Tracking Movement to the Microsecond
Jackson-Hope and Other Grants Fuel Development of New Laser Lab
LEXINGTON, Va., July 29, 2013 – A laser lab located in Nichols Engineering Building is opening up new avenues of research while promoting interdisciplinary cooperation.
Assistant professor of mechanical engineering Maj. Ryan Taylor ’04 and associate professor of physics Lt. Col. Merce Brooke ’94 brought their expertise together to make the lab a reality.
“The lab was initially Ryan’s idea, so he came to me and asked what I thought about doing this,” said Brooke. “We put the proposal together, got the lab set up by January. Now we’ve got preliminary results, and we’ve got some ideas that we’re going to work on over the summer.”
The lab consists of equipment provided through several sources, including a Jackson-Hope grant for acquisition of a Nd:YAG laser – a powerful laser based on yttrium, aluminum, and garnet crystals.
“The Jackson-Hope grant of $77,000 allowed us to get this key piece of equipment,” said Taylor. “VMI as a whole chipped in another $46,000, and the department added another $60,000.”
These funds paid for the customization of a space in NEB for the laser lab, acquisition of a high-sensitivity ICCD camera, and construction of a housing for the entire system.
“You can think of the lab as a really expensive camera system with an even more expensive flash,” said Taylor. “The idea is that you shoot a laser to illuminate a small quantity of gas. When the laser hits the gas, it glows, so you can image the glow and track how it moves.”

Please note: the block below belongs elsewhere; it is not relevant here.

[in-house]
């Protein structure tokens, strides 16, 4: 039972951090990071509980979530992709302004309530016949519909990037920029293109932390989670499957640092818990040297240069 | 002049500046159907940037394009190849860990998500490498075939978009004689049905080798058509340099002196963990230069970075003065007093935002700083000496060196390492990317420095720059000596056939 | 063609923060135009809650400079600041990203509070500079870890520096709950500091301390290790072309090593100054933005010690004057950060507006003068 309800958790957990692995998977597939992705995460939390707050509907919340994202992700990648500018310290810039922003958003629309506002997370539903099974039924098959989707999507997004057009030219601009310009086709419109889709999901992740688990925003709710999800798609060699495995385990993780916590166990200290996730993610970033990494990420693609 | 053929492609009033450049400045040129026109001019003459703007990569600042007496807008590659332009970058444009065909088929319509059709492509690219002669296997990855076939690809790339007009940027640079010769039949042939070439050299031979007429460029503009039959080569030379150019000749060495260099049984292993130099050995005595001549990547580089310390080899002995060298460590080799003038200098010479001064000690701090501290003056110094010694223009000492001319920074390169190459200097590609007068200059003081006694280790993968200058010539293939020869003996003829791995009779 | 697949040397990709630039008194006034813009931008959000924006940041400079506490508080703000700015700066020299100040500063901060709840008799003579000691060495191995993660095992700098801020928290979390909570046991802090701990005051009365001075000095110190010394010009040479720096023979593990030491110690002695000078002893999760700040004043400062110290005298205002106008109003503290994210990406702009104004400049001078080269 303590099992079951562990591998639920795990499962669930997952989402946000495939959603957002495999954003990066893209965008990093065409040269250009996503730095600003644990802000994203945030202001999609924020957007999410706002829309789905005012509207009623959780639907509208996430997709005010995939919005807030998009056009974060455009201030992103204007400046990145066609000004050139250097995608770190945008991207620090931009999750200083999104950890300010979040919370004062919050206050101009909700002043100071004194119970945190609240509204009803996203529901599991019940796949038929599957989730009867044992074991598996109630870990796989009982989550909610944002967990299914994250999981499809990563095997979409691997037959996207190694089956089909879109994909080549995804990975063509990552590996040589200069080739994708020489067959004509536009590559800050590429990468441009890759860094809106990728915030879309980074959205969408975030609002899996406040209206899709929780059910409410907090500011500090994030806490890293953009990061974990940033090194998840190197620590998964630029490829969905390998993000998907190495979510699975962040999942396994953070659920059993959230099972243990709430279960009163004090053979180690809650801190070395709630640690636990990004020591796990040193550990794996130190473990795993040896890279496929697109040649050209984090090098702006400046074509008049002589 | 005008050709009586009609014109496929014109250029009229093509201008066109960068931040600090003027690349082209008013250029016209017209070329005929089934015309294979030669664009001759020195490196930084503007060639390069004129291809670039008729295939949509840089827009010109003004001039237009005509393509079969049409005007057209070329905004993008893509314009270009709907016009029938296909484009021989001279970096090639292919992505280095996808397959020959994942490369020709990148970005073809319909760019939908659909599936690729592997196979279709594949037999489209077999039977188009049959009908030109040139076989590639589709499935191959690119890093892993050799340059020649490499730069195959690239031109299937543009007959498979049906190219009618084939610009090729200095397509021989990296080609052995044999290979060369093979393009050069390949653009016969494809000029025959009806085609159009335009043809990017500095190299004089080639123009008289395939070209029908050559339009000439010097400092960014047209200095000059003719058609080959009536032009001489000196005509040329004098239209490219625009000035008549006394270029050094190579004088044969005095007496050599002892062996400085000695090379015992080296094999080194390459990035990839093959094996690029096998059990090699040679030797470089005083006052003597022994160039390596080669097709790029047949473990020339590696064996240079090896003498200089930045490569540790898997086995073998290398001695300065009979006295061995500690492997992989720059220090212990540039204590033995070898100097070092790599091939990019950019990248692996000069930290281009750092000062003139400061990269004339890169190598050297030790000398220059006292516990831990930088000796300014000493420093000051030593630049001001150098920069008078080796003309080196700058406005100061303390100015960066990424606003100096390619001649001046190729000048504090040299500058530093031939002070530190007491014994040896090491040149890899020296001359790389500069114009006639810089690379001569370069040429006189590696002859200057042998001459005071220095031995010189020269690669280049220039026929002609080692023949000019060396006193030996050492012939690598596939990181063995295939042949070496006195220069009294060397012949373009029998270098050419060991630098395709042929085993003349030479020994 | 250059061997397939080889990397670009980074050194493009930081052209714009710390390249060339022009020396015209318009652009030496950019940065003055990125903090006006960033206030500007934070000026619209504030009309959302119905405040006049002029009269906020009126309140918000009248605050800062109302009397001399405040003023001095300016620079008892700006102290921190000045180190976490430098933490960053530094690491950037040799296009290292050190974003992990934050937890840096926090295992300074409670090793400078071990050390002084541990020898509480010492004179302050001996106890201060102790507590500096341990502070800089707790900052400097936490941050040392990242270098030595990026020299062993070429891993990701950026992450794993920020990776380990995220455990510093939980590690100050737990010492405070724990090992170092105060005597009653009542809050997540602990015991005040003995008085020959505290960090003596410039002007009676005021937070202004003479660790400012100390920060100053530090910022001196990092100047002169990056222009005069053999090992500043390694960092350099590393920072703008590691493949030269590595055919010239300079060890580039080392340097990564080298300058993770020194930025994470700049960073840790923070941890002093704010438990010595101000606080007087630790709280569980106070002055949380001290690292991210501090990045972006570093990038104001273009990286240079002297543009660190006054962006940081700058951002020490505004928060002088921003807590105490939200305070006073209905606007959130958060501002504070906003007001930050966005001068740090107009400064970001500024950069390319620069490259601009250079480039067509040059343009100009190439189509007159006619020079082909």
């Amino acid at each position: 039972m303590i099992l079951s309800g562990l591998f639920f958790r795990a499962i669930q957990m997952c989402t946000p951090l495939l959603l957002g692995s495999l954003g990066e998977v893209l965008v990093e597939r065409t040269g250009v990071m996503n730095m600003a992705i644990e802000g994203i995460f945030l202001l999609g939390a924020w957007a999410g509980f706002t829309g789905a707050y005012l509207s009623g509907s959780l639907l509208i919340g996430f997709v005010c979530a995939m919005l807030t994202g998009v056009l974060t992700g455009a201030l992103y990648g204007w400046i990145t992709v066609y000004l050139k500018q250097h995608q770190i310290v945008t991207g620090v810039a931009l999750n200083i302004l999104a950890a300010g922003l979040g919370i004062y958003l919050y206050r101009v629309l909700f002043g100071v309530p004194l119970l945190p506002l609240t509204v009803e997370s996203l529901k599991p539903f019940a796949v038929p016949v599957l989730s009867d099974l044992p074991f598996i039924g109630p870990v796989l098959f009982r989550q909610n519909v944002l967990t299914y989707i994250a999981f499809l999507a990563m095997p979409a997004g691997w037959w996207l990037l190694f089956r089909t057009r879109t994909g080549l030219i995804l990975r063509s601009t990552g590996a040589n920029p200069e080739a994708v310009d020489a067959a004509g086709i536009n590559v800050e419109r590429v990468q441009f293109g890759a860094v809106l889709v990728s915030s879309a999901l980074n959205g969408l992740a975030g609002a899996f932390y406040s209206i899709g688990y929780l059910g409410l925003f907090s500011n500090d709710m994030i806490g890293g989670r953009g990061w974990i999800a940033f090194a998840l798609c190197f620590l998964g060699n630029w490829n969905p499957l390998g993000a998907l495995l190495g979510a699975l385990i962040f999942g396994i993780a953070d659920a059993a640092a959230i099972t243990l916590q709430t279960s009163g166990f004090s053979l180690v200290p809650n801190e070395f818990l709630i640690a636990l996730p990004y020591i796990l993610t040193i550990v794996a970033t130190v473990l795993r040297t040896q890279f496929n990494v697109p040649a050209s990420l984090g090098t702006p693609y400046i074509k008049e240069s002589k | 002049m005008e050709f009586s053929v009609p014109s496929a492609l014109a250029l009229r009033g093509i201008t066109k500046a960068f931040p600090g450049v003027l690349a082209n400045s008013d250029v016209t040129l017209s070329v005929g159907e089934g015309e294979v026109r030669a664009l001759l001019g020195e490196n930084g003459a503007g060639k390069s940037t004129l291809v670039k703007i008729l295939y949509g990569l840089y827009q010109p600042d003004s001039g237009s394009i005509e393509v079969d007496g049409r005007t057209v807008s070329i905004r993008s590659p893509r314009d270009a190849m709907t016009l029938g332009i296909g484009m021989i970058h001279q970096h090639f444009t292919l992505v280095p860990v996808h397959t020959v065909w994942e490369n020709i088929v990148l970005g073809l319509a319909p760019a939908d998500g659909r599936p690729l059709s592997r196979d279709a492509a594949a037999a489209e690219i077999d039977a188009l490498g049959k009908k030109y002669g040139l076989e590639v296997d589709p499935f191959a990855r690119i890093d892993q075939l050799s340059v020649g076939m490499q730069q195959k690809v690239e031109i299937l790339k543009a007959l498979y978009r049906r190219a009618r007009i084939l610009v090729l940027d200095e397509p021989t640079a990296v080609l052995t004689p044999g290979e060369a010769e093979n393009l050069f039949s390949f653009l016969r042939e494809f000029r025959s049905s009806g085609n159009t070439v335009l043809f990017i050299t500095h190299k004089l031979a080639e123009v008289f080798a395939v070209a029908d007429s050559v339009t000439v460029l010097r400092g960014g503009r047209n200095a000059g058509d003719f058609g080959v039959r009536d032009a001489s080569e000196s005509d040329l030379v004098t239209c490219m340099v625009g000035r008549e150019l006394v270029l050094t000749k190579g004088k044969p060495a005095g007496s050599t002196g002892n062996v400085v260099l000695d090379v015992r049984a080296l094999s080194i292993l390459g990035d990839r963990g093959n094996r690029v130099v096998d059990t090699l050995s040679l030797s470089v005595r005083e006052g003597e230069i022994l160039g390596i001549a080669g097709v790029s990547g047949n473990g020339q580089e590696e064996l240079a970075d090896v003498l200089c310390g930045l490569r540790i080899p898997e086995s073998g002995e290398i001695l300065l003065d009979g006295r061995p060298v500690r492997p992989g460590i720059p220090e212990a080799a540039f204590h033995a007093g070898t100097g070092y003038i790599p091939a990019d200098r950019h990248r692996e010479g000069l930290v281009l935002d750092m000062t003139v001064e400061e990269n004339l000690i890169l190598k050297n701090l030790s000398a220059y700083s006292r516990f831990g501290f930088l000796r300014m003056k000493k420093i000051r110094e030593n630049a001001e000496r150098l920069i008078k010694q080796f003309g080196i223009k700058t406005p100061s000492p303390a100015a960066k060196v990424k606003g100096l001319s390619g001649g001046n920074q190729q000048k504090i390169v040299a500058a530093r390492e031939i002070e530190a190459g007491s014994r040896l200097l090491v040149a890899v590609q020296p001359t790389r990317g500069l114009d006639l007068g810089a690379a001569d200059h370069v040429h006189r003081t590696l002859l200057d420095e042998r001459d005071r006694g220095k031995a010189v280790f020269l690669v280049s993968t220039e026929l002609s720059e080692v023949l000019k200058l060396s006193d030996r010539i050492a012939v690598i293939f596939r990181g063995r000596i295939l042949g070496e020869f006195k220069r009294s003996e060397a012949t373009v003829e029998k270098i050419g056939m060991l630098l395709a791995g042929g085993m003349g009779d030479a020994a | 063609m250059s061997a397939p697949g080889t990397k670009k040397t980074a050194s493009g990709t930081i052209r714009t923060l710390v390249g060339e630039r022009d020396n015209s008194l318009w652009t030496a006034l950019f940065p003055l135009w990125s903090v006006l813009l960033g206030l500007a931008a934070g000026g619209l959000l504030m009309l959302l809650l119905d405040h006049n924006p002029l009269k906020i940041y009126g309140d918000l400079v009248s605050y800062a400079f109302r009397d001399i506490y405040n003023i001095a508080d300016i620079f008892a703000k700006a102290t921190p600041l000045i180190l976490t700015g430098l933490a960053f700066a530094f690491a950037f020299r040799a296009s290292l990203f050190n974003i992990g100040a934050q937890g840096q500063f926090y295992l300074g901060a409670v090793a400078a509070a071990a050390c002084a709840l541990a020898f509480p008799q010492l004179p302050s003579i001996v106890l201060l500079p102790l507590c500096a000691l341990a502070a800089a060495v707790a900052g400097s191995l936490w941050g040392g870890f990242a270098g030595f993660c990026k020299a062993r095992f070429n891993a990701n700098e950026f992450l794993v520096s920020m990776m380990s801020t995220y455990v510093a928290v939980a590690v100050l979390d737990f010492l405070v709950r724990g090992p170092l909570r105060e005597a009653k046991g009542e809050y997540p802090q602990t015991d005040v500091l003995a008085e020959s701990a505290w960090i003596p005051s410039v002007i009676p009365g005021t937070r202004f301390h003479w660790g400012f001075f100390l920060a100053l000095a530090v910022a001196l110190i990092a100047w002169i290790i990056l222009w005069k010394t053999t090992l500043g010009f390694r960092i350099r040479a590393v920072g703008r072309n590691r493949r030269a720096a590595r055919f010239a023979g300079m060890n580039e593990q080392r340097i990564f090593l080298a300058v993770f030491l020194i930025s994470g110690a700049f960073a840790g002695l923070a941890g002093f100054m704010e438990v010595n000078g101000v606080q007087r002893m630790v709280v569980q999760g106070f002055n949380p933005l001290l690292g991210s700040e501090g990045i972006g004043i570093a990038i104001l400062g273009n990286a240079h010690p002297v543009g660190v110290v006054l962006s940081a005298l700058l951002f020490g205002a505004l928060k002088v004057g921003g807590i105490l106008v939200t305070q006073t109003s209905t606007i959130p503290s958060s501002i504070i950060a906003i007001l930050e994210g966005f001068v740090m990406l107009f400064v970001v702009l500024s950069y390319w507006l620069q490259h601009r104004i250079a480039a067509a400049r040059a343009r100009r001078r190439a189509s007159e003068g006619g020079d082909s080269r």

The system tracks that movement with extreme precision, allowing researchers to capture data on the order of microseconds or nanoseconds: millionths or billionths of a second.
“We’re still fine-tuning the system. It’s not an easy experiment by any means,” said Brooke. “There are a lot of aspects to coordinate, you’ve got the laser and the camera and everything has to link together and trigger within nanoseconds, so it has been a learning process, but we’ve made a lot of progress.”
Cadets are already taking advantage of the facility. Kelsey McCusker ’13 is using the lab to study heat flow inside miniature structures as part of her honors thesis.
The lab allowed McCusker to study the airflow for a given space by using the laser to illuminate gases while the camera captured data. Imaging the flow of the gases provides detailed information about their position and velocity.
“The laser lab was an integral part of my research project,” said McCusker, a mechanical engineering major. “The laser lab opens opportunities to explore this velocity technique in many different ways, and only a few other schools in the country have this technology.”
While the laser lab is already a powerful research tool, faculty members are looking for ways to further enhance the lab’s capabilities by adding new systems.
“We’ve already applied for a grant of $100,000,” said Brooke.
That grant would allow the lab to perform laser-induced breakdown spectroscopy, or LIBS.
“You take a laser pulse and focus it with such high energy that it essentially rips the air molecules apart,” said Brooke. “That produces a flash of light and the light is associated with different atoms and ions inside the gas, so then you can map out the composition of the gas.”
Research opportunities in the lab extend outside the fields of engineering and physics.
“This laser lab can also be used to explore biological or other physical phenomena as well,” said McCusker. “Having this technology has opened a lot of doors for cadets down the road to investigate higher-level research questions not previously feasible at VMI.”
Its use will also reach cadets not involved in research, offering learning opportunities by illustrating concepts taught in the classroom.
“It gives a nice link between what’s on the board and what’s actually occurring in practice,” said Taylor.
–John Robertson IV